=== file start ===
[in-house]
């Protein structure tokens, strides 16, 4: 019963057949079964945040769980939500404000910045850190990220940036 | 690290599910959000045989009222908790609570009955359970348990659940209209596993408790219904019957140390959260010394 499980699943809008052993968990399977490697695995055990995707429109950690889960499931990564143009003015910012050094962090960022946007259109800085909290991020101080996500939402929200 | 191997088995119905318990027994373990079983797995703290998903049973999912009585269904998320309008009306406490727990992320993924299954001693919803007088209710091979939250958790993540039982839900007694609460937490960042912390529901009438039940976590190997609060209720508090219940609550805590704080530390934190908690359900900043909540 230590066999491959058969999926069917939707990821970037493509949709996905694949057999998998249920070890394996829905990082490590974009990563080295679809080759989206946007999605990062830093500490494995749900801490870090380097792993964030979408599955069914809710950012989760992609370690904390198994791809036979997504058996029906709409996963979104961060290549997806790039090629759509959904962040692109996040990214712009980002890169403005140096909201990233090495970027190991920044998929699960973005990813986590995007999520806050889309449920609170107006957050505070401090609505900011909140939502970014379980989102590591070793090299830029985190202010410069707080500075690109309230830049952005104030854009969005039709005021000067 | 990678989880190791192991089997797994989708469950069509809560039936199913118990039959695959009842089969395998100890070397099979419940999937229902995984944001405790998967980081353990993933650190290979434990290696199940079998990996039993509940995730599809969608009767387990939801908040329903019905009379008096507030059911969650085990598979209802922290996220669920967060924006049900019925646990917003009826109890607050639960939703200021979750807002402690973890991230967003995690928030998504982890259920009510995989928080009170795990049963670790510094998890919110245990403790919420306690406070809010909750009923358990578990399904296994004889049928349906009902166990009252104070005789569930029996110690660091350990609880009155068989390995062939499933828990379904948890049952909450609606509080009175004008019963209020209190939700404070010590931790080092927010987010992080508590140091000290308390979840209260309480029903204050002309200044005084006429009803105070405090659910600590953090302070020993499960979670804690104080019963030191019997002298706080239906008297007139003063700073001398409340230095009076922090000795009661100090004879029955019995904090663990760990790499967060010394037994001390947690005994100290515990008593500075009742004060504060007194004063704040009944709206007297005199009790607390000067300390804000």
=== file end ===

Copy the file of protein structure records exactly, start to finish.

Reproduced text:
[in-house]
């Protein structure tokens, strides 16, 4: 019963057949079964945040769980939500404000910045850190990220940036 | 690290599910959000045989009222908790609570009955359970348990659940209209596993408790219904019957140390959260010394 499980699943809008052993968990399977490697695995055990995707429109950690889960499931990564143009003015910012050094962090960022946007259109800085909290991020101080996500939402929200 | 191997088995119905318990027994373990079983797995703290998903049973999912009585269904998320309008009306406490727990992320993924299954001693919803007088209710091979939250958790993540039982839900007694609460937490960042912390529901009438039940976590190997609060209720508090219940609550805590704080530390934190908690359900900043909540 230590066999491959058969999926069917939707990821970037493509949709996905694949057999998998249920070890394996829905990082490590974009990563080295679809080759989206946007999605990062830093500490494995749900801490870090380097792993964030979408599955069914809710950012989760992609370690904390198994791809036979997504058996029906709409996963979104961060290549997806790039090629759509959904962040692109996040990214712009980002890169403005140096909201990233090495970027190991920044998929699960973005990813986590995007999520806050889309449920609170107006957050505070401090609505900011909140939502970014379980989102590591070793090299830029985190202010410069707080500075690109309230830049952005104030854009969005039709005021000067 | 990678989880190791192991089997797994989708469950069509809560039936199913118990039959695959009842089969395998100890070397099979419940999937229902995984944001405790998967980081353990993933650190290979434990290696199940079998990996039993509940995730599809969608009767387990939801908040329903019905009379008096507030059911969650085990598979209802922290996220669920967060924006049900019925646990917003009826109890607050639960939703200021979750807002402690973890991230967003995690928030998504982890259920009510995989928080009170795990049963670790510094998890919110245990403790919420306690406070809010909750009923358990578990399904296994004889049928349906009902166990009252104070005789569930029996110690660091350990609880009155068989390995062939499933828990379904948890049952909450609606509080009175004008019963209020209190939700404070010590931790080092927010987010992080508590140091000290308390979840209260309480029903204050002309200044005084006429009803105070405090659910600590953090302070020993499960979670804690104080019963030191019997002298706080239906008297007139003063700073001398409340230095009076922090000795009661100090004879029955019995904090663990760990790499967060010394037994001390947690005994100290515990008593500075009742004060504060007194004063704040009944709206007297005199009790607390000067300390804000």